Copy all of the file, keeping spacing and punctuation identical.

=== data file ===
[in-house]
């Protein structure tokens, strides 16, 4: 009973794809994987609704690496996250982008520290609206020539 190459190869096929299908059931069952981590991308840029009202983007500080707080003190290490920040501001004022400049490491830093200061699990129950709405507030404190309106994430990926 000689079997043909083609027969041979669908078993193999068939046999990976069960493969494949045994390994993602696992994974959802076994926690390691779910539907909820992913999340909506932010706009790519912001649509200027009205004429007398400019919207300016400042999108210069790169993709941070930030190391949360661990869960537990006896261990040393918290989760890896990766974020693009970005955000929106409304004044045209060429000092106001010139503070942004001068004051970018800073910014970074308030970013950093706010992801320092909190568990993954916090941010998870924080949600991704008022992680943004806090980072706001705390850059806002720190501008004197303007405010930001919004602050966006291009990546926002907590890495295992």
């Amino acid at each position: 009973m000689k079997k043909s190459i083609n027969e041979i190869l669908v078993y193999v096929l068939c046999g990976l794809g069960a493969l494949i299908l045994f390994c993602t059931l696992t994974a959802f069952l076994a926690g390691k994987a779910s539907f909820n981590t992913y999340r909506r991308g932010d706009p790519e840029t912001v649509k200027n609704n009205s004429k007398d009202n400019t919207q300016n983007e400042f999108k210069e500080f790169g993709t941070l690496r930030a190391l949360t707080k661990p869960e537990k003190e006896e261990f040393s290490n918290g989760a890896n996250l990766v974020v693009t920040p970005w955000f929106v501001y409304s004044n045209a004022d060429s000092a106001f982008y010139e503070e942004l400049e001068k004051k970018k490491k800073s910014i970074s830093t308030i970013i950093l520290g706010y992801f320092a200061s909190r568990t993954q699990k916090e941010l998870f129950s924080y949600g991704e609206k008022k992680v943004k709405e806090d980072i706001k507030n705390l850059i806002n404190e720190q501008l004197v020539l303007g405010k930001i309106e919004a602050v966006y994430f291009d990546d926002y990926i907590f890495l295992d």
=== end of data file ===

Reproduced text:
[in-house]
């Protein structure tokens, strides 16, 4: 009973794809994987609704690496996250982008520290609206020539 190459190869096929299908059931069952981590991308840029009202983007500080707080003190290490920040501001004022400049490491830093200061699990129950709405507030404190309106994430990926 000689079997043909083609027969041979669908078993193999068939046999990976069960493969494949045994390994993602696992994974959802076994926690390691779910539907909820992913999340909506932010706009790519912001649509200027009205004429007398400019919207300016400042999108210069790169993709941070930030190391949360661990869960537990006896261990040393918290989760890896990766974020693009970005955000929106409304004044045209060429000092106001010139503070942004001068004051970018800073910014970074308030970013950093706010992801320092909190568990993954916090941010998870924080949600991704008022992680943004806090980072706001705390850059806002720190501008004197303007405010930001919004602050966006291009990546926002907590890495295992």
């Amino acid at each position: 009973m000689k079997k043909s190459i083609n027969e041979i190869l669908v078993y193999v096929l068939c046999g990976l794809g069960a493969l494949i299908l045994f390994c993602t059931l696992t994974a959802f069952l076994a926690g390691k994987a779910s539907f909820n981590t992913y999340r909506r991308g932010d706009p790519e840029t912001v649509k200027n609704n009205s004429k007398d009202n400019t919207q300016n983007e400042f999108k210069e500080f790169g993709t941070l690496r930030a190391l949360t707080k661990p869960e537990k003190e006896e261990f040393s290490n918290g989760a890896n996250l990766v974020v693009t920040p970005w955000f929106v501001y409304s004044n045209a004022d060429s000092a106001f982008y010139e503070e942004l400049e001068k004051k970018k490491k800073s910014i970074s830093t308030i970013i950093l520290g706010y992801f320092a200061s909190r568990t993954q699990k916090e941010l998870f129950s924080y949600g991704e609206k008022k992680v943004k709405e806090d980072i706001k507030n705390l850059i806002n404190e720190q501008l004197v020539l303007g405010k930001i309106e919004a602050v966006y994430f291009d990546d926002y990926i907590f890495l295992d």